There was a lot that was announced in the Chancellor’s statement to parliament on Friday that had been heavily trailed so came as no surprise, and there was the odd thing that had been speculated about but only confirmed during his speech. Then there were the surprises – the things that no one had expected – or the things that had been expected but not on the scale that was announced.
The most immediately relevant of those announcements was on IR35, and the utterly unexpected statement that, from April 2023, the IR35 reforms first introduced back in 2017 (which really only took effect in the private sector in April 2021) would be repealed.
Simple as that… Years of back and forth, delays, disagreement, concern, anxiety and uncertainty swept away.
For anyone needing reminded, the off-payroll working rules (commonly referred to as IR35) are the rules designed to ensure that “contactors” performing a role in a similar/identical manner to a permanent employee – regardless of the existence of a Personal Services Company (Limited Company) – pay the same amount of tax.
Pre-2017, the decision as to whether a role was essentially the same as a role performed by a permanent employee (inside IR35), or could be distinguished from the role of a permanent employee and therefore entitled to benefit from certain tax advantages (outside IR35), was the responsibility of the individual operating the limited company. Any liability for tax arising from an incorrect determination sat with the individual operating the limited company. The risk, such as there was any, belonged to them.
That all changed in 2017 when the new rules transferred the responsibility for the determination of whether the role was inside or outside of IR35 to the end client – the entity to which the contactor services were provided. Liability for unpaid (or underpayment of) tax also transferred from the limited company to what was referred to as the “fee- payer” – the entity that paid the limited company – most commonly the recruitment business.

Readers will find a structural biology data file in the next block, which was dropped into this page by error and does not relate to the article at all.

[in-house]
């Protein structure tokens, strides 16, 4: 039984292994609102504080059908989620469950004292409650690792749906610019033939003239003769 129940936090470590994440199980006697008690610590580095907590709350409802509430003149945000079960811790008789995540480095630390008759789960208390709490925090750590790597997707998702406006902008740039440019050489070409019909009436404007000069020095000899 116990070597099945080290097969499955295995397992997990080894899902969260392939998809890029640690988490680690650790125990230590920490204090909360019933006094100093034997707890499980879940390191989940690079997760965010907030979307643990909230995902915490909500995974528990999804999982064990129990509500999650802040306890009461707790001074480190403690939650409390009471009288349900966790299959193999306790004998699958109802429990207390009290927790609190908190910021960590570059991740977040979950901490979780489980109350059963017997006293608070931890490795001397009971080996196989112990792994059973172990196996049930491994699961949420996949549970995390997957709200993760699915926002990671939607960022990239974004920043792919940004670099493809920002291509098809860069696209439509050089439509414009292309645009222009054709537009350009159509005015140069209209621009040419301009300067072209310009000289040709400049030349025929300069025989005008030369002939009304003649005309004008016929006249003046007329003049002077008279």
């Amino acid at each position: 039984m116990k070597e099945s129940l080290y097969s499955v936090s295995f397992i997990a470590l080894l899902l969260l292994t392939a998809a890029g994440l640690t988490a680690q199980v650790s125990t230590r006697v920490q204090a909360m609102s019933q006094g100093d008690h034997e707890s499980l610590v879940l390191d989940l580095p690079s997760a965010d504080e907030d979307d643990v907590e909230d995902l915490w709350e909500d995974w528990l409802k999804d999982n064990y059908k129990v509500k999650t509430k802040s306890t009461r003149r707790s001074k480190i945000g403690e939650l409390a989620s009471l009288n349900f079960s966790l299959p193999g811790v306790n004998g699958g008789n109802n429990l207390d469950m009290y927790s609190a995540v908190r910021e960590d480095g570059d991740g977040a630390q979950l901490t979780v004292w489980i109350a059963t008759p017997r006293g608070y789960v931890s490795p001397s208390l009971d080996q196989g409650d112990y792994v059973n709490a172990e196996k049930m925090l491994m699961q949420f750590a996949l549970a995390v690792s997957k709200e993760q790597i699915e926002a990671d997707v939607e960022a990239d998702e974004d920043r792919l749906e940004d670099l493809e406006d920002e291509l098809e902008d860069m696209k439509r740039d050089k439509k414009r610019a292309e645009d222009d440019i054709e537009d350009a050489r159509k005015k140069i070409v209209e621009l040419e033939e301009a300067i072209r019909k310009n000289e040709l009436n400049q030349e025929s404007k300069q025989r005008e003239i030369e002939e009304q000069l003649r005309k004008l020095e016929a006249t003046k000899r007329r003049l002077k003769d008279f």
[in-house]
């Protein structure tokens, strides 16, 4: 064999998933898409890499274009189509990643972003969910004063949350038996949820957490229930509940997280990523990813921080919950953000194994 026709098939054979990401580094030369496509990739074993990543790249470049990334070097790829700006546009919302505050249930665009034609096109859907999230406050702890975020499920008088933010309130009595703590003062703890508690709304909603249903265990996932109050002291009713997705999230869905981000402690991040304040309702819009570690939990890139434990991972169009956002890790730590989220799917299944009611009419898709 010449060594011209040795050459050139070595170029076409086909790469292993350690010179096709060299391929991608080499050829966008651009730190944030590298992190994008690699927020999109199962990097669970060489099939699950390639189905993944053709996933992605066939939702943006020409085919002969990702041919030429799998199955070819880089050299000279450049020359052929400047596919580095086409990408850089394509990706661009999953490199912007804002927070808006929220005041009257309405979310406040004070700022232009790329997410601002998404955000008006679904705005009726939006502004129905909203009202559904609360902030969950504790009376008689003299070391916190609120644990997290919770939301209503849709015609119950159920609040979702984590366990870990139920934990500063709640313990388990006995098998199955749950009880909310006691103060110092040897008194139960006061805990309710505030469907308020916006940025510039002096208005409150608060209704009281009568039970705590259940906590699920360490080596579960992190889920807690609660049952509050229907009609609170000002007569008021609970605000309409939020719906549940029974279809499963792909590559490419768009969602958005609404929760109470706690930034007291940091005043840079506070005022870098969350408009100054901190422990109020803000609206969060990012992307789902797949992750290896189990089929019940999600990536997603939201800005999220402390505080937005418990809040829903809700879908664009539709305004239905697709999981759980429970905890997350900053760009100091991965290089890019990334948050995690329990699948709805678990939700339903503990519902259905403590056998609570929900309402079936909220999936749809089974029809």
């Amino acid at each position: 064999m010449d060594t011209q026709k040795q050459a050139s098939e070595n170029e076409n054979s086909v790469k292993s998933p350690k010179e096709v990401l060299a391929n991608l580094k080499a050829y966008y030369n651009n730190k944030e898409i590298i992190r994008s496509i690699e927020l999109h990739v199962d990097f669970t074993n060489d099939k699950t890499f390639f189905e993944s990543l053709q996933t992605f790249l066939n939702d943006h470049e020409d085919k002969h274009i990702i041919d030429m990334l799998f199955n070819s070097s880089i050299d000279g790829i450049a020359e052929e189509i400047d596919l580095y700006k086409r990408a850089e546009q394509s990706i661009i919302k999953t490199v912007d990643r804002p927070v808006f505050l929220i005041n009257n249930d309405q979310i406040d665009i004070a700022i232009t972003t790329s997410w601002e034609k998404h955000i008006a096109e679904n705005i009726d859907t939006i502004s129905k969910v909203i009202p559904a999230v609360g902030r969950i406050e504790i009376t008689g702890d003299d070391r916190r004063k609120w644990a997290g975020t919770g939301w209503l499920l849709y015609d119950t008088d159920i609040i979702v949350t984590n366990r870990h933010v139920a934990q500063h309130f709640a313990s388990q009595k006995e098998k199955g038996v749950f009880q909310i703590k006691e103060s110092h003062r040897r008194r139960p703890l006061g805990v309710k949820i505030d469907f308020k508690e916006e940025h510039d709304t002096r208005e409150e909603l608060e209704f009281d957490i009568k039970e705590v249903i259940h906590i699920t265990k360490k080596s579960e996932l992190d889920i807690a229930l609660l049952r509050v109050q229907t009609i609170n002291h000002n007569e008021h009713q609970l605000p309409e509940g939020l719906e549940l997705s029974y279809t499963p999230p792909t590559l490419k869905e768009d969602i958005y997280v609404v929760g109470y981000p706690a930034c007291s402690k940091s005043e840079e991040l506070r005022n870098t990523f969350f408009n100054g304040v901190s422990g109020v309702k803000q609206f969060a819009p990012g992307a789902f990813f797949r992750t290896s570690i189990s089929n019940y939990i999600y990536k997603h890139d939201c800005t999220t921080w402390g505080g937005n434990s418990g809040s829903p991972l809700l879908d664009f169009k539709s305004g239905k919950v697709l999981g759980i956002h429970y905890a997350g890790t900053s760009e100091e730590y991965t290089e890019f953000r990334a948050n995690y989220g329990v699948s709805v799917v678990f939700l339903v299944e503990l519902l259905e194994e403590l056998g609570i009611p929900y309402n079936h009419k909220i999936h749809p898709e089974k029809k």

The aim of the reform was to stop the promotion and mis-selling of disguised remuneration schemes, however the legislation has received plenty of criticism.
It caused huge disruption and added unnecessary complexity to the temporary/flexible labour market with large numbers of businesses who’d previously depended on the services of limited company contractors deciding to outright ban their use. Those who continued to engage limited company contractors found themselves with a significant compliance burden and potential liability for underpayment of tax if they got anything wrong. Recruiters were impacted too.
Maybe most importantly, those genuinely self-employed contractors found themselves with far fewer opportunities than had been the case prior to the introduction of the new rules, forcing them out of self-employment in order to secure continuity of work.
Friday’s announcement cleared all of that disruption and disappointment away and limited company contractors will, from April next year, once again be responsible for determining the status of their assignments and paying the appropriate amount of tax and NICs.
If clients or candidates have any questions in relation to last Friday’s announcement or its impact on their hiring strategy, please contact me on 01786 446651 or firstname.lastname@example.org